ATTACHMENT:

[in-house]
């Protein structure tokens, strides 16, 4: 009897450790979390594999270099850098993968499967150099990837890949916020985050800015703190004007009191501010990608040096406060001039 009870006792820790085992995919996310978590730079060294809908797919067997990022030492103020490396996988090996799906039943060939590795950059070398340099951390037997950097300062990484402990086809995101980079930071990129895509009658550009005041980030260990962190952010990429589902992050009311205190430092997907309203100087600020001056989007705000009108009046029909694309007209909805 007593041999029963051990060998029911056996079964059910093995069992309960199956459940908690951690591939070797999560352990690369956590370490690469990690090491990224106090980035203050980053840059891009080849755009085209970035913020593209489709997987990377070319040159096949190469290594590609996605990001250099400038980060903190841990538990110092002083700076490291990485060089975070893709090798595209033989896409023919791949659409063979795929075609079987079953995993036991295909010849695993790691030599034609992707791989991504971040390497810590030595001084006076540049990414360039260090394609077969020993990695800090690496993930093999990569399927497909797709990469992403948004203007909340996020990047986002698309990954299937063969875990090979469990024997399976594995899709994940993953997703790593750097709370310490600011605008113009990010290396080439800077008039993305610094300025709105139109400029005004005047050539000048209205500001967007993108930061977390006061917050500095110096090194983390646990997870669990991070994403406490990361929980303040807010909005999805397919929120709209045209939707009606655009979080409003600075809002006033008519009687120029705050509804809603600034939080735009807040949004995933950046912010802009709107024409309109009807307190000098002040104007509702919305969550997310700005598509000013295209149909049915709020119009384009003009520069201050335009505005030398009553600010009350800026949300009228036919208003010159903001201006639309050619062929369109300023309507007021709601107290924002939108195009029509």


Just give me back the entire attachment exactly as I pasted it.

[in-house]
């Protein structure tokens, strides 16, 4: 009897450790979390594999270099850098993968499967150099990837890949916020985050800015703190004007009191501010990608040096406060001039 009870006792820790085992995919996310978590730079060294809908797919067997990022030492103020490396996988090996799906039943060939590795950059070398340099951390037997950097300062990484402990086809995101980079930071990129895509009658550009005041980030260990962190952010990429589902992050009311205190430092997907309203100087600020001056989007705000009108009046029909694309007209909805 007593041999029963051990060998029911056996079964059910093995069992309960199956459940908690951690591939070797999560352990690369956590370490690469990690090491990224106090980035203050980053840059891009080849755009085209970035913020593209489709997987990377070319040159096949190469290594590609996605990001250099400038980060903190841990538990110092002083700076490291990485060089975070893709090798595209033989896409023919791949659409063979795929075609079987079953995993036991295909010849695993790691030599034609992707791989991504971040390497810590030595001084006076540049990414360039260090394609077969020993990695800090690496993930093999990569399927497909797709990469992403948004203007909340996020990047986002698309990954299937063969875990090979469990024997399976594995899709994940993953997703790593750097709370310490600011605008113009990010290396080439800077008039993305610094300025709105139109400029005004005047050539000048209205500001967007993108930061977390006061917050500095110096090194983390646990997870669990991070994403406490990361929980303040807010909005999805397919929120709209045209939707009606655009979080409003600075809002006033008519009687120029705050509804809603600034939080735009807040949004995933950046912010802009709107024409309109009807307190000098002040104007509702919305969550997310700005598509000013295209149909049915709020119009384009003009520069201050335009505005030398009553600010009350800026949300009228036919208003010159903001201006639309050619062929369109300023309507007021709601107290924002939108195009029509």